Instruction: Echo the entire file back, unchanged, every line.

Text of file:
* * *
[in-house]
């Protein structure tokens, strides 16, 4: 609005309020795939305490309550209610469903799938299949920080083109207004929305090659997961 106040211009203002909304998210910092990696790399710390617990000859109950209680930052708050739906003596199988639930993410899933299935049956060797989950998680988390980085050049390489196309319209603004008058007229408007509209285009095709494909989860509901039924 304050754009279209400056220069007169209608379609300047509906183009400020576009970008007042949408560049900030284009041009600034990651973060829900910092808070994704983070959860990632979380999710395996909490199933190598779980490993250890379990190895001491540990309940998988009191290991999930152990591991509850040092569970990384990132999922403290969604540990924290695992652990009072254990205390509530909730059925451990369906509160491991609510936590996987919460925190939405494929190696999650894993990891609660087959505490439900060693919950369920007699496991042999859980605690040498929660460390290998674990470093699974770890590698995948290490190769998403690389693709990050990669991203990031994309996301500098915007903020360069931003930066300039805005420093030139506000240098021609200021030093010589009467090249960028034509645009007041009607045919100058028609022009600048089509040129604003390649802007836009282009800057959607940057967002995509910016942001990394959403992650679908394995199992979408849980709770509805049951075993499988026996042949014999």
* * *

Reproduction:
[in-house]
């Protein structure tokens, strides 16, 4: 609005309020795939305490309550209610469903799938299949920080083109207004929305090659997961 106040211009203002909304998210910092990696790399710390617990000859109950209680930052708050739906003596199988639930993410899933299935049956060797989950998680988390980085050049390489196309319209603004008058007229408007509209285009095709494909989860509901039924 304050754009279209400056220069007169209608379609300047509906183009400020576009970008007042949408560049900030284009041009600034990651973060829900910092808070994704983070959860990632979380999710395996909490199933190598779980490993250890379990190895001491540990309940998988009191290991999930152990591991509850040092569970990384990132999922403290969604540990924290695992652990009072254990205390509530909730059925451990369906509160491991609510936590996987919460925190939405494929190696999650894993990891609660087959505490439900060693919950369920007699496991042999859980605690040498929660460390290998674990470093699974770890590698995948290490190769998403690389693709990050990669991203990031994309996301500098915007903020360069931003930066300039805005420093030139506000240098021609200021030093010589009467090249960028034509645009007041009607045919100058028609022009600048089509040129604003390649802007836009282009800057959607940057967002995509910016942001990394959403992650679908394995199992979408849980709770509805049951075993499988026996042949014999």